1860’ Beer Brewing - Part 2
There is a new brewery in town… Nestled inside the 1860’s era Black Creek Pioneer Village in Toronto. Here they will brew the way the pioneers did.
Brewing at Black Creek Pioneer Village Part 2
Glen: So what styles are here?
Ed: There’s four styles that we’re brewing right now, an India Pale Ale, A Brown Ale, a Porter and a stove.
Glen: A stove.
Glen: And those are types of beer that would have been served in 1860’s
Ed: Absolutely there yes.
Glen: So I’ve heard in your match time. This would have in the 1860’s probably come from the field just to out the door or down the street or within a very short distance from the brewery because that’s something which you’re hoping to do here as well.
Ed: That is the plan, we have a long term plan and we want to eventually make what’s called a one mile beer where the hops and barney will be growing here right on the property with any lock anyhow.
Glen: You can’t get lower Caribbean foot print than one mile.
Ed: That’s right.
Glen: So tell me about the beer. How does this beer differ from say a craft brewed that’s available today or a mass market brew.
Ed: Okay well the first thing you notice here is this beer has a very strong okay taste to it and the reason is because we are actually fermenting and serving at the oak barrels here and there is hue brew we always do that and the second thing you will notice is the beer would be what we consider flat because we don’t use any type of artificial carbonization but back then it would actually be considered carbonated. There is a little main difference.
Glen: So any carbonation that’s in that cask is residual from still leaving in –
Ed: We eventually want who try and experiment and try to prime one of the cask and see if it will actually hold the carbonization but that’s something we’ll try down the road.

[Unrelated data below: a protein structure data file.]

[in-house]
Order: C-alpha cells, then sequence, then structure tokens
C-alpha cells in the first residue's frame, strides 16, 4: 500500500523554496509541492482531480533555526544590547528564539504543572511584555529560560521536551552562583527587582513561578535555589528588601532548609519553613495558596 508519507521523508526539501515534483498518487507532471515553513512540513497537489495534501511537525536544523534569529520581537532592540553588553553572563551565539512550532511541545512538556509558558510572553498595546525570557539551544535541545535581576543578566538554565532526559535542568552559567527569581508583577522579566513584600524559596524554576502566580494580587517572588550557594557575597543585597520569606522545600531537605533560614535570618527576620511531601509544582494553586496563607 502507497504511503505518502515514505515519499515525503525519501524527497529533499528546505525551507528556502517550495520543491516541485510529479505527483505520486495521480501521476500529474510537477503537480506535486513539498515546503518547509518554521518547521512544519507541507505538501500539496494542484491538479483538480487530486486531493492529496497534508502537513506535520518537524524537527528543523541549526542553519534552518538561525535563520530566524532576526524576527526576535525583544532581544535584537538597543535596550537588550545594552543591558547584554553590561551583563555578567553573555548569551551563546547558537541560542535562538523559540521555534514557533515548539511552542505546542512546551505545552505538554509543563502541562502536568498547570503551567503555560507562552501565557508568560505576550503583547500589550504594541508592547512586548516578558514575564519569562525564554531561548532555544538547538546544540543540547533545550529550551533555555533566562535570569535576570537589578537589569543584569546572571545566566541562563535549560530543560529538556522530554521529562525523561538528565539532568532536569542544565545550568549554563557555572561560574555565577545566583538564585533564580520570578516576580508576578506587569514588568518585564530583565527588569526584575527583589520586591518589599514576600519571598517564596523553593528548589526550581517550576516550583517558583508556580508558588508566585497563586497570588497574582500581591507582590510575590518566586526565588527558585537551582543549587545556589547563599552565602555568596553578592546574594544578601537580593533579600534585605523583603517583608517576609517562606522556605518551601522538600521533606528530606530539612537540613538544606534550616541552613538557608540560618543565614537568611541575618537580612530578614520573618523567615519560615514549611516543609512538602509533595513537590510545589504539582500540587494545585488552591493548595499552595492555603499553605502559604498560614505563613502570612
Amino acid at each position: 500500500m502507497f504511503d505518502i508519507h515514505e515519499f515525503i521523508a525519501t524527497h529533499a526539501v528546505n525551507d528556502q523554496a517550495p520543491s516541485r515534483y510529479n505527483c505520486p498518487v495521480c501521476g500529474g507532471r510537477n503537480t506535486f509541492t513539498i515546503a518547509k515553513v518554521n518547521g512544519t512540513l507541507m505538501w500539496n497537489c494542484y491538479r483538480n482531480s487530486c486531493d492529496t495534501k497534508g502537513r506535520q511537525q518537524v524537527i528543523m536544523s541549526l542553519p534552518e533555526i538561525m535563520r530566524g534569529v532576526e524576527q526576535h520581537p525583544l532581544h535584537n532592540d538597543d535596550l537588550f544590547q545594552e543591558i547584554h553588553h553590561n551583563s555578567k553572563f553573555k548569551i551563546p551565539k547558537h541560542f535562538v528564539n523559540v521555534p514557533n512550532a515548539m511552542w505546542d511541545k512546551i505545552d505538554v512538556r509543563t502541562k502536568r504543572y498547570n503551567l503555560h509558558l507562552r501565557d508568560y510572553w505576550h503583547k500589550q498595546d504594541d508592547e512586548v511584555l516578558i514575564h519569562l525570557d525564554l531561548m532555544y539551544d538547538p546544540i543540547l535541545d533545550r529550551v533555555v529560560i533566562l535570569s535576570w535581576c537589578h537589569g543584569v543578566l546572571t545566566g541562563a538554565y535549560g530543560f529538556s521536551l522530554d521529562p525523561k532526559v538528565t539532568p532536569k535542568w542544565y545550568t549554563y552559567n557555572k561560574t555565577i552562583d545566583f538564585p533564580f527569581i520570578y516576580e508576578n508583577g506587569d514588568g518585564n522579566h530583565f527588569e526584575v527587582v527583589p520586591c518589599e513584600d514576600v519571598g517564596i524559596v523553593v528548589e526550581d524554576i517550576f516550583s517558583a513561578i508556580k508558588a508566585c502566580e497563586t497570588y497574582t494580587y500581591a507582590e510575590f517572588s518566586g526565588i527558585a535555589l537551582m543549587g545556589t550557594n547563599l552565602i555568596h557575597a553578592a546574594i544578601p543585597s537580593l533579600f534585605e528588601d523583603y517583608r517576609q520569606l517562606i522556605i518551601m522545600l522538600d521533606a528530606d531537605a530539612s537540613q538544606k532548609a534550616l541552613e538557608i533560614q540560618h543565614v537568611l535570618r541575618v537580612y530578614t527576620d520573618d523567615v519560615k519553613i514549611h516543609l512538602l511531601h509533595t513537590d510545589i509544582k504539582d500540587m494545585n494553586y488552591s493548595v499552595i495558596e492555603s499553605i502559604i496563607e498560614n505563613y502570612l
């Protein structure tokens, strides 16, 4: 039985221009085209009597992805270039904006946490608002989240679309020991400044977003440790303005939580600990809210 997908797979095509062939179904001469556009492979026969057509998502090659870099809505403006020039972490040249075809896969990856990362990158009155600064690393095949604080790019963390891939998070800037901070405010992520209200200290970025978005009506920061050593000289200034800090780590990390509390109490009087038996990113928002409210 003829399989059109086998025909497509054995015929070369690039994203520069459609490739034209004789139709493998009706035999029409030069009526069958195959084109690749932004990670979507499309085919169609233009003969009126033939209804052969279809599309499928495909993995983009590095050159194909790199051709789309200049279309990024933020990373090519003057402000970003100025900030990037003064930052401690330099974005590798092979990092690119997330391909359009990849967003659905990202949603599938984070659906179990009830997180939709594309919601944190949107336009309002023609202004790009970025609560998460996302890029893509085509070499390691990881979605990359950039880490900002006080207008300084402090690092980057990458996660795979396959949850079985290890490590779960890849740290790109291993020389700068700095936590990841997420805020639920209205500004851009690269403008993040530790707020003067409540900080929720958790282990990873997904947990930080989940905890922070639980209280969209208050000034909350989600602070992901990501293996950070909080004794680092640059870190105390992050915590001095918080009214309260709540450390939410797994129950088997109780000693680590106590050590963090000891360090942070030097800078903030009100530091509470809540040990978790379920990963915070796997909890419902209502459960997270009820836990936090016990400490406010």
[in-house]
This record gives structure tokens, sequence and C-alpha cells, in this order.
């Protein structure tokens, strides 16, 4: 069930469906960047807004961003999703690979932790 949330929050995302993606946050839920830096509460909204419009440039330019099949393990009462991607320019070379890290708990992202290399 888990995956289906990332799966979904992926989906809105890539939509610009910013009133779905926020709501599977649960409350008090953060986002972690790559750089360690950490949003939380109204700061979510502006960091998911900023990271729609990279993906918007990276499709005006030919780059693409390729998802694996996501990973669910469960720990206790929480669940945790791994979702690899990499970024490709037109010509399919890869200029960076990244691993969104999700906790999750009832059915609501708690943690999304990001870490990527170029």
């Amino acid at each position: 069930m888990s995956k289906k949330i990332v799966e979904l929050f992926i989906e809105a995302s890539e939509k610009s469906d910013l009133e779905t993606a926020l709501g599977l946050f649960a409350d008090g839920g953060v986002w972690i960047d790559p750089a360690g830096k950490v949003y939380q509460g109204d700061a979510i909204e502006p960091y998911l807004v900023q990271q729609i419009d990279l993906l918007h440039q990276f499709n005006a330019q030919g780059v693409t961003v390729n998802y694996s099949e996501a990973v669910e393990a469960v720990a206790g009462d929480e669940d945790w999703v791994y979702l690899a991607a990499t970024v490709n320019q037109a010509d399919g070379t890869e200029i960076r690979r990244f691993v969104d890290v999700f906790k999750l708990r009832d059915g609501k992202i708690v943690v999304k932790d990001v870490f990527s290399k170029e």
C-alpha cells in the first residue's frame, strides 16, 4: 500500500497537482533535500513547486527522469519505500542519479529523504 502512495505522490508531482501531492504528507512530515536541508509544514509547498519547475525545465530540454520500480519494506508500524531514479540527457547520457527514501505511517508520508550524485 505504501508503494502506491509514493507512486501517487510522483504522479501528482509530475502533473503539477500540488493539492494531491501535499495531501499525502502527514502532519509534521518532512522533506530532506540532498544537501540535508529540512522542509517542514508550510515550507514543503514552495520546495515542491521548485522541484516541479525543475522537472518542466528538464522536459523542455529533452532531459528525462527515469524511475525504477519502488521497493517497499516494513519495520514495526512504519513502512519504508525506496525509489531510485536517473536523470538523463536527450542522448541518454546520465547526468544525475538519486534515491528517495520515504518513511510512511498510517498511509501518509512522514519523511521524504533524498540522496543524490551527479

Glen: So you’re still under an experimental stage.
Ed: While the brewery is only been open now for three weeks so we’re still working on a few different things there and making some progress and definitely.
Glen: So you’ll be brewing here three times a week during the tourist season and during interpretation for gas as well. So I’m trying to educate people about what life is like an 1860’s and what would have been happening in a free house like this.
Ed: Absolutely. This is a half way house and I’m going to through where without you so recently located half way between Kingston and Toronto so people probably would have been stopping here for the night and having a beer with you and historically we can’t prove it yet but we think that there may have been and actual brewery in this building.
Glen: In this building in the 1860’s.
Ed: Yes, that’s right.
Glen: Just the outside of the road.
Glen: The alcohol content of this beer in the 1860s that would have been quite low.
Ed: Not necessarily no.
Ed: They would have had the standard beer that we make here and then what they would have done is because if you want to take a look at the mash on there once we rinse the greens of and try to get as much sugar of the greens, they’re still quite a bit of residual sugar out there and what they would have done is they would have done is they would add it more water on there and they would have just purge it and they would have called me to something called a table beer which would have been 2 or 3% alcohol.
Ed: And that would have been served by just about everybody and including children would have been drinking at as well it would have been like 1 or 2 % alcohol.
Glen: 1 or 2 % alcohol.
Glen: But much safer than the drinking water.
Glen: Thank you.
1860’ Beer Brewing - Part 2
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